Torah Bytes Parshat Tazria: Communal Connection
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Tazria(Leviticus 12-13)

Communal Connection

Parshat Tazria describes a skin disease called "Tzara'at." The Talmud says this is a spiritual malady that comes when someone speaks Loshon Hara - speaks negatively about others.

In addition to the skin disease, the person afflicted with Tzara'at has to spend one week in isolation - living on the outskirts of the community, and warning others to keep their distance from him.

The commentators explain that this punishment is "measure for measure." The speaker, having "put down" another person in the eyes of others, effectively distanced and separated that person from the community. So now the speaker, by spending a week in isolation, will experience for himself what it's like to be separated from others.

In the book of Genesis, the Torah says "it is not good for man to be alone." Being alone is painful for a human soul that craves connection. So remember - if you want be with other people, you'll have to bear their idiosyncrasies, and always try to see their positive side.

We hear so much today about "Jewish unity." The Talmud says it was Loshon Hara, negative speech, that caused the destruction of the Holy Temple in Jerusalem 2,000 years ago. The Temple was a key unifying force for the Jewish people. But when dissention and strife took hold, the foundation of the Temple was "conceptually" destroyed. From there, it was only a formality for the Roman army to burn the Temple's wood and stones.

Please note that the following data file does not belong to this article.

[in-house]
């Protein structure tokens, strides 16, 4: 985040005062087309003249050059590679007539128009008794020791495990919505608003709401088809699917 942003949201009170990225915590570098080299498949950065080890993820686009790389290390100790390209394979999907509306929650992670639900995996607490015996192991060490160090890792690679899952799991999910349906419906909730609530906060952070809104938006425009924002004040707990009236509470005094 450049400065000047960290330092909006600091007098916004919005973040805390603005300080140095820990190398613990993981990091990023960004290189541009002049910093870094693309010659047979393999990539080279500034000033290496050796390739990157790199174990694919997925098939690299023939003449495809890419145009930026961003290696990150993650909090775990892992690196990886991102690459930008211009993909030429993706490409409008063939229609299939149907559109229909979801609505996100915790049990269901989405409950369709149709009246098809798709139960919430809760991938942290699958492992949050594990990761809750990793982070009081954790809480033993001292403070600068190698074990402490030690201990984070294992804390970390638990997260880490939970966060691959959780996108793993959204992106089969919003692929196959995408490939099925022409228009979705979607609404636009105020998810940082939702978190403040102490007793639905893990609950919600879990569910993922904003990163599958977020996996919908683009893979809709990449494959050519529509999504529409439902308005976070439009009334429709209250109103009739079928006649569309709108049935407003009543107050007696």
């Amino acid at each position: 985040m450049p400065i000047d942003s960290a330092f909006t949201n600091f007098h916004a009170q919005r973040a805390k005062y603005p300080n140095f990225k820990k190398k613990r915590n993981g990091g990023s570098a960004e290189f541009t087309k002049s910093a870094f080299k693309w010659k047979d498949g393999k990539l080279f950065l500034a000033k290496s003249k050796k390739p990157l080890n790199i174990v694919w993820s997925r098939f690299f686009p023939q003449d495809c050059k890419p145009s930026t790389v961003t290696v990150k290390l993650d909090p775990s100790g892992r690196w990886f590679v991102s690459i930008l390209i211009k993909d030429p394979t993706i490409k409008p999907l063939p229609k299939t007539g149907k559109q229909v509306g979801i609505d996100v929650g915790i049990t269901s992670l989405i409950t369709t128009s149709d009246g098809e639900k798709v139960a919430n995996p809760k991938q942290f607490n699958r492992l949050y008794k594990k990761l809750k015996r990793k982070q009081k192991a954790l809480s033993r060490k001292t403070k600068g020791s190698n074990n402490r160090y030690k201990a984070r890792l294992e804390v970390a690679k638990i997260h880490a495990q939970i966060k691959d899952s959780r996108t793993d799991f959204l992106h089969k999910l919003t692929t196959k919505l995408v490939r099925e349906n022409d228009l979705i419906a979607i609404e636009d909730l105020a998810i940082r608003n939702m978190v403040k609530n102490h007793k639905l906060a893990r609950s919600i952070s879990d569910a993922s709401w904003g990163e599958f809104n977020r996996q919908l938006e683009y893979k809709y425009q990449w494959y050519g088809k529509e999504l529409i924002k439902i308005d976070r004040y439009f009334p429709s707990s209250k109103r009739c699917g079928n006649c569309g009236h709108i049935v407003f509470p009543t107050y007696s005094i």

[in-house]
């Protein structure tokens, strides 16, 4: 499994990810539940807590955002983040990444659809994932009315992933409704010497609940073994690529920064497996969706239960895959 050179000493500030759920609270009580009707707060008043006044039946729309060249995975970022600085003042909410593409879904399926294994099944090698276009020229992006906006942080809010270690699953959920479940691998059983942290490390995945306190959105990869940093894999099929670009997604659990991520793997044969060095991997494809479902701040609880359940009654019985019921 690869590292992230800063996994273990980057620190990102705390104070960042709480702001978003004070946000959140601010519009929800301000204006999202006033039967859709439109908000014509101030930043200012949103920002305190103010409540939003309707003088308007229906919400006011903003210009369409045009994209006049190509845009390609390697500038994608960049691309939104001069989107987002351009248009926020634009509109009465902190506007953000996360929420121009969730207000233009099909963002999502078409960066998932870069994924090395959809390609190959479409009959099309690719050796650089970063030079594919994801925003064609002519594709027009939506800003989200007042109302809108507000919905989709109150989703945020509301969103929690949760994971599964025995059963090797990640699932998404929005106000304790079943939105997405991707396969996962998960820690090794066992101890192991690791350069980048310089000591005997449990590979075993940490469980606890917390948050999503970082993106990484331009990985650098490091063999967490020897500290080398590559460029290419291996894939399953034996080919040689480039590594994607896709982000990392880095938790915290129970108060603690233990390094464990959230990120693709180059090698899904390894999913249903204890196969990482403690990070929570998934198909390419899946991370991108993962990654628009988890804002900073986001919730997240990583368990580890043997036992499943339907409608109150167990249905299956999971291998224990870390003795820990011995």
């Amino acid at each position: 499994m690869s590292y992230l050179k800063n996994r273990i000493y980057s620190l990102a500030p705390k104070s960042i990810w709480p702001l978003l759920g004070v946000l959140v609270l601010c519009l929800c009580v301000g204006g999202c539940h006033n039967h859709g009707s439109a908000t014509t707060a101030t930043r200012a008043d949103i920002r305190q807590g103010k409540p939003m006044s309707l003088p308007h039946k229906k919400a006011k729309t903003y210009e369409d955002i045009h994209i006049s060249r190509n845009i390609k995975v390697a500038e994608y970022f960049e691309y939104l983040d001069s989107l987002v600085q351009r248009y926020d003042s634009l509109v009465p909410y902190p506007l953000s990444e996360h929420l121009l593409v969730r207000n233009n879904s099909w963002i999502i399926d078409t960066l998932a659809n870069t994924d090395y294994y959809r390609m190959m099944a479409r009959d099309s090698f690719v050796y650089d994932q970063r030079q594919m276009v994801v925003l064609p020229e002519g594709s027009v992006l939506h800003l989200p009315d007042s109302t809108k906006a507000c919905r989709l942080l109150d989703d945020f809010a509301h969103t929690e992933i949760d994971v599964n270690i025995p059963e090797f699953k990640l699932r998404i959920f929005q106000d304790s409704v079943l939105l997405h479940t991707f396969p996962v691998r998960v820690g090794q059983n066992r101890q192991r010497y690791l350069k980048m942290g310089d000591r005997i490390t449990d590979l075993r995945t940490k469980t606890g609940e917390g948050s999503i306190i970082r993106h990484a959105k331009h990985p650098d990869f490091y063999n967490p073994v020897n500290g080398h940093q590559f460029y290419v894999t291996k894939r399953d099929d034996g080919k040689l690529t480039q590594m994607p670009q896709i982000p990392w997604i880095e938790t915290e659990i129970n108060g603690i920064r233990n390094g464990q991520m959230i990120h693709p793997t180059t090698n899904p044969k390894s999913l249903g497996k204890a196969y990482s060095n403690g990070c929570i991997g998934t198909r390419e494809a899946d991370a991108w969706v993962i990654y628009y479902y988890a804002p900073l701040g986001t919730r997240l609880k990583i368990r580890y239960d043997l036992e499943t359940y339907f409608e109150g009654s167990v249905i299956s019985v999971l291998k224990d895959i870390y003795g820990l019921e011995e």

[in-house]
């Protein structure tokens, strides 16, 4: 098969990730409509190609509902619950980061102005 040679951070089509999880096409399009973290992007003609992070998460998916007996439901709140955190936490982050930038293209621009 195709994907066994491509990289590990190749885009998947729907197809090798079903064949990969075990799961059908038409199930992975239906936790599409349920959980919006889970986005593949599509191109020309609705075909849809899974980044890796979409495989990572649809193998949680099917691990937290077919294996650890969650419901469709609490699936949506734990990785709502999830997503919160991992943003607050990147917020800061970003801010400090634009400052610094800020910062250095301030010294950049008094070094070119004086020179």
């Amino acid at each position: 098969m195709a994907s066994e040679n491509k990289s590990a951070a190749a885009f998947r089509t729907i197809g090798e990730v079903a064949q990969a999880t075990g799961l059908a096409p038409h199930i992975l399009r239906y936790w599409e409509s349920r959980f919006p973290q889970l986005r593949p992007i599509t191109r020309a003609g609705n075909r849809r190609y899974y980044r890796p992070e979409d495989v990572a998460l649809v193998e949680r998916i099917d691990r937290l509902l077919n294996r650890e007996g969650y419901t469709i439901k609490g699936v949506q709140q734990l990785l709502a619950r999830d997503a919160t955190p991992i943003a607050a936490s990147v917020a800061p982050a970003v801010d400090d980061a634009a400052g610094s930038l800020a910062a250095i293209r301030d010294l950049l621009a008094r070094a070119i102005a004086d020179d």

The world today is at a crucial time in history. Now more than ever, let's try to keep our speech on the up-side.

Published: April 22, 2006

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Visitor Comments: 3

(3) Anonymous, March 23, 2014 1:08 PM

Great!

This is great! Thank you so much for posting it!

(2) Harry I Kuperschmidt, March 28, 2011 5:43 PM

Temple Destruction

Dear Rabbi: I wish I could buy your statement that the Roman destruction of the temple was just a formality because "disention and strife took hold" in the temple, and perhaps you meant also, among the people. Can you imagine a time when there will be no disention and strife among us Jews who love to argue? As far as i can tell, it's almost built into us. Let me give you a perfect example: This E-mail. However, I buy everything else.

(1) Anonymous, April 23, 2006 12:00 AM

Support Gesher

One outstanding institution that is addressing this problem is the Gesher Foundation. THey are at work in Israel, trying to create understanding abd appreciation for all sides. We certainly need them here in the U.S.A. as well.

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